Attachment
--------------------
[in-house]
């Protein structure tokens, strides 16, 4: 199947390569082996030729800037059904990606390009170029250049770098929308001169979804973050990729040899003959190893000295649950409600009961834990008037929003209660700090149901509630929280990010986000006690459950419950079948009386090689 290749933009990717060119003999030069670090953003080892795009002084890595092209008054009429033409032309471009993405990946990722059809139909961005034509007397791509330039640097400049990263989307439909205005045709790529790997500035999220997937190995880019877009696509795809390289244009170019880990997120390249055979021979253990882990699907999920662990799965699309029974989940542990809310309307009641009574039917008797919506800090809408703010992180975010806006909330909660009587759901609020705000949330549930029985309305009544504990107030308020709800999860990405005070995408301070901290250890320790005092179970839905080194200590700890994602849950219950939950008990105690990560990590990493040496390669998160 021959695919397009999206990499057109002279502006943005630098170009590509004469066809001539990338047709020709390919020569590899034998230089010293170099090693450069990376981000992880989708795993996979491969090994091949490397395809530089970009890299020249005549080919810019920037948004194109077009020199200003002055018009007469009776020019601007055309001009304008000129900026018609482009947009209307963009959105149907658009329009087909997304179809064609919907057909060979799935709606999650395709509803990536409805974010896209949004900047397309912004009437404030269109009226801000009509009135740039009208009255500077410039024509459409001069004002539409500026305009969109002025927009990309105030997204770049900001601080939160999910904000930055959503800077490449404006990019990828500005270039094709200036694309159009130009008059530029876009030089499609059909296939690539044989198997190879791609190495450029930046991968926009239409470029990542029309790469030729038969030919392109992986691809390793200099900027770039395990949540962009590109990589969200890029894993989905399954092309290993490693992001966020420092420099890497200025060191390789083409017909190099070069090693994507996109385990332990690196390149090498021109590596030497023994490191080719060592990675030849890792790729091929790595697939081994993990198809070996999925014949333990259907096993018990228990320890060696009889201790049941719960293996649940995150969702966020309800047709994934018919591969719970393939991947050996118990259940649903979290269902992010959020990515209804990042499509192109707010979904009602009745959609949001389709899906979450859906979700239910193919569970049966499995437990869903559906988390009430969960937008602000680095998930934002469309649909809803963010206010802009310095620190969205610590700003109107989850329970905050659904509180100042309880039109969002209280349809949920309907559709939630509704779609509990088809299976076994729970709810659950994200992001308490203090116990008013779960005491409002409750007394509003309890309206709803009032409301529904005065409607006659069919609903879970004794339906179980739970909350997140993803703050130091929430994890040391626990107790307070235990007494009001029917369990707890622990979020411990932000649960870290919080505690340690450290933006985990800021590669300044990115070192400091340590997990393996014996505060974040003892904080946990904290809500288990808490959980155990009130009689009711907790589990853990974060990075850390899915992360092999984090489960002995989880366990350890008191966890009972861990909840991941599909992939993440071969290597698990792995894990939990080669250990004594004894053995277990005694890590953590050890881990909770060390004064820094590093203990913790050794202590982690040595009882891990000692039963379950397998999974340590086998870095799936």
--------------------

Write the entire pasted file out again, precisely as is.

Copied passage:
[in-house]
């Protein structure tokens, strides 16, 4: 199947390569082996030729800037059904990606390009170029250049770098929308001169979804973050990729040899003959190893000295649950409600009961834990008037929003209660700090149901509630929280990010986000006690459950419950079948009386090689 290749933009990717060119003999030069670090953003080892795009002084890595092209008054009429033409032309471009993405990946990722059809139909961005034509007397791509330039640097400049990263989307439909205005045709790529790997500035999220997937190995880019877009696509795809390289244009170019880990997120390249055979021979253990882990699907999920662990799965699309029974989940542990809310309307009641009574039917008797919506800090809408703010992180975010806006909330909660009587759901609020705000949330549930029985309305009544504990107030308020709800999860990405005070995408301070901290250890320790005092179970839905080194200590700890994602849950219950939950008990105690990560990590990493040496390669998160 021959695919397009999206990499057109002279502006943005630098170009590509004469066809001539990338047709020709390919020569590899034998230089010293170099090693450069990376981000992880989708795993996979491969090994091949490397395809530089970009890299020249005549080919810019920037948004194109077009020199200003002055018009007469009776020019601007055309001009304008000129900026018609482009947009209307963009959105149907658009329009087909997304179809064609919907057909060979799935709606999650395709509803990536409805974010896209949004900047397309912004009437404030269109009226801000009509009135740039009208009255500077410039024509459409001069004002539409500026305009969109002025927009990309105030997204770049900001601080939160999910904000930055959503800077490449404006990019990828500005270039094709200036694309159009130009008059530029876009030089499609059909296939690539044989198997190879791609190495450029930046991968926009239409470029990542029309790469030729038969030919392109992986691809390793200099900027770039395990949540962009590109990589969200890029894993989905399954092309290993490693992001966020420092420099890497200025060191390789083409017909190099070069090693994507996109385990332990690196390149090498021109590596030497023994490191080719060592990675030849890792790729091929790595697939081994993990198809070996999925014949333990259907096993018990228990320890060696009889201790049941719960293996649940995150969702966020309800047709994934018919591969719970393939991947050996118990259940649903979290269902992010959020990515209804990042499509192109707010979904009602009745959609949001389709899906979450859906979700239910193919569970049966499995437990869903559906988390009430969960937008602000680095998930934002469309649909809803963010206010802009310095620190969205610590700003109107989850329970905050659904509180100042309880039109969002209280349809949920309907559709939630509704779609509990088809299976076994729970709810659950994200992001308490203090116990008013779960005491409002409750007394509003309890309206709803009032409301529904005065409607006659069919609903879970004794339906179980739970909350997140993803703050130091929430994890040391626990107790307070235990007494009001029917369990707890622990979020411990932000649960870290919080505690340690450290933006985990800021590669300044990115070192400091340590997990393996014996505060974040003892904080946990904290809500288990808490959980155990009130009689009711907790589990853990974060990075850390899915992360092999984090489960002995989880366990350890008191966890009972861990909840991941599909992939993440071969290597698990792995894990939990080669250990004594004894053995277990005694890590953590050890881990909770060390004064820094590093203990913790050794202590982690040595009882891990000692039963379950397998999974340590086998870095799936």